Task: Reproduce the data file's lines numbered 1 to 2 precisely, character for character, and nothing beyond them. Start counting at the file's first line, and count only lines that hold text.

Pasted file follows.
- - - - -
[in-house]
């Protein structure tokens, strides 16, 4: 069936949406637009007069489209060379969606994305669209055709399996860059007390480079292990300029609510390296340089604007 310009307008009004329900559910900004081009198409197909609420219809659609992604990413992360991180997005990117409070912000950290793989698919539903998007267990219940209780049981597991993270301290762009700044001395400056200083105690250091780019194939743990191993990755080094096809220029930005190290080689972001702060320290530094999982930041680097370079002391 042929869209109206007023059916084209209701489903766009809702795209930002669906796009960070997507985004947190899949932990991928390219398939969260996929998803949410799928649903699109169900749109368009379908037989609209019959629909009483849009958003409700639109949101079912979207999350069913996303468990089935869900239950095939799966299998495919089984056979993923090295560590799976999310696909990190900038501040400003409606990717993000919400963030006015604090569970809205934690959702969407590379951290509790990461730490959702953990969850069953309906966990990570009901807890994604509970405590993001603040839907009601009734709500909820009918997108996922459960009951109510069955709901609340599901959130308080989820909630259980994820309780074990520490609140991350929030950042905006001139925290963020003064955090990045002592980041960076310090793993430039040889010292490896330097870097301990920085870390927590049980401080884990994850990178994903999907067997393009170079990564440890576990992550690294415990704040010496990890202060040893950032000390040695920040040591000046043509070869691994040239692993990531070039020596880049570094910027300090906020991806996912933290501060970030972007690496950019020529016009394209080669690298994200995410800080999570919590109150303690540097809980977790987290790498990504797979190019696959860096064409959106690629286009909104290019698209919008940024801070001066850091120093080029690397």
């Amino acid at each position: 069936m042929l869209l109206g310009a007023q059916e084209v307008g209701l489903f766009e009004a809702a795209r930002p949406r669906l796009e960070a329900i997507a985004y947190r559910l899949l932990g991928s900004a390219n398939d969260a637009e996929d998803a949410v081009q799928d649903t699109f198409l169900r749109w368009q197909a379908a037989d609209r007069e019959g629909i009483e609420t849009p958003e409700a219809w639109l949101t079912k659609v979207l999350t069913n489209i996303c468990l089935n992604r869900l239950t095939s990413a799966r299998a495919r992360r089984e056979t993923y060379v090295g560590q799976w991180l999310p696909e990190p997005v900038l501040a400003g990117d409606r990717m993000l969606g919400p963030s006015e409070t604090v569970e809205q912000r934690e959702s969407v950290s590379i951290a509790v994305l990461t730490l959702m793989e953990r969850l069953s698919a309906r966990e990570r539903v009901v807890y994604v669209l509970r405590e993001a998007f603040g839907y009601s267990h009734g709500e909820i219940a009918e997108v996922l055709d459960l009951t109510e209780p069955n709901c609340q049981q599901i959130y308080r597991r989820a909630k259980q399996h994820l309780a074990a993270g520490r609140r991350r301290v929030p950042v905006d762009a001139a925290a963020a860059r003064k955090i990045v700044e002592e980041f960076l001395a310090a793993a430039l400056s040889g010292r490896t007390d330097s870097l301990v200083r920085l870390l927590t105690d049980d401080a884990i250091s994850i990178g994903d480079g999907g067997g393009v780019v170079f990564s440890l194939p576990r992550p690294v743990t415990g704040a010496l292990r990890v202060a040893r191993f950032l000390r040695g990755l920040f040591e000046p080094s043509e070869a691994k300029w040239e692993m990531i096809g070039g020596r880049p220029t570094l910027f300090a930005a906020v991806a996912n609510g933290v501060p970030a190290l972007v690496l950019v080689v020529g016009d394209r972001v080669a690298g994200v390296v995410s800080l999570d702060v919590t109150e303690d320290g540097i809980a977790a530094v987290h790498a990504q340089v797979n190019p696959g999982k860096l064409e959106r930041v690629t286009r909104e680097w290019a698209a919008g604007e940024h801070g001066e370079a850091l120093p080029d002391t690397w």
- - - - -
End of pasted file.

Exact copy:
[in-house]
């Protein structure tokens, strides 16, 4: 069936949406637009007069489209060379969606994305669209055709399996860059007390480079292990300029609510390296340089604007 310009307008009004329900559910900004081009198409197909609420219809659609992604990413992360991180997005990117409070912000950290793989698919539903998007267990219940209780049981597991993270301290762009700044001395400056200083105690250091780019194939743990191993990755080094096809220029930005190290080689972001702060320290530094999982930041680097370079002391 042929869209109206007023059916084209209701489903766009809702795209930002669906796009960070997507985004947190899949932990991928390219398939969260996929998803949410799928649903699109169900749109368009379908037989609209019959629909009483849009958003409700639109949101079912979207999350069913996303468990089935869900239950095939799966299998495919089984056979993923090295560590799976999310696909990190900038501040400003409606990717993000919400963030006015604090569970809205934690959702969407590379951290509790990461730490959702953990969850069953309906966990990570009901807890994604509970405590993001603040839907009601009734709500909820009918997108996922459960009951109510069955709901609340599901959130308080989820909630259980994820309780074990520490609140991350929030950042905006001139925290963020003064955090990045002592980041960076310090793993430039040889010292490896330097870097301990920085870390927590049980401080884990994850990178994903999907067997393009170079990564440890576990992550690294415990704040010496990890202060040893950032000390040695920040040591000046043509070869691994040239692993990531070039020596880049570094910027300090906020991806996912933290501060970030972007690496950019020529016009394209080669690298994200995410800080999570919590109150303690540097809980977790987290790498990504797979190019696959860096064409959106690629286009909104290019698209919008940024801070001066850091120093080029690397």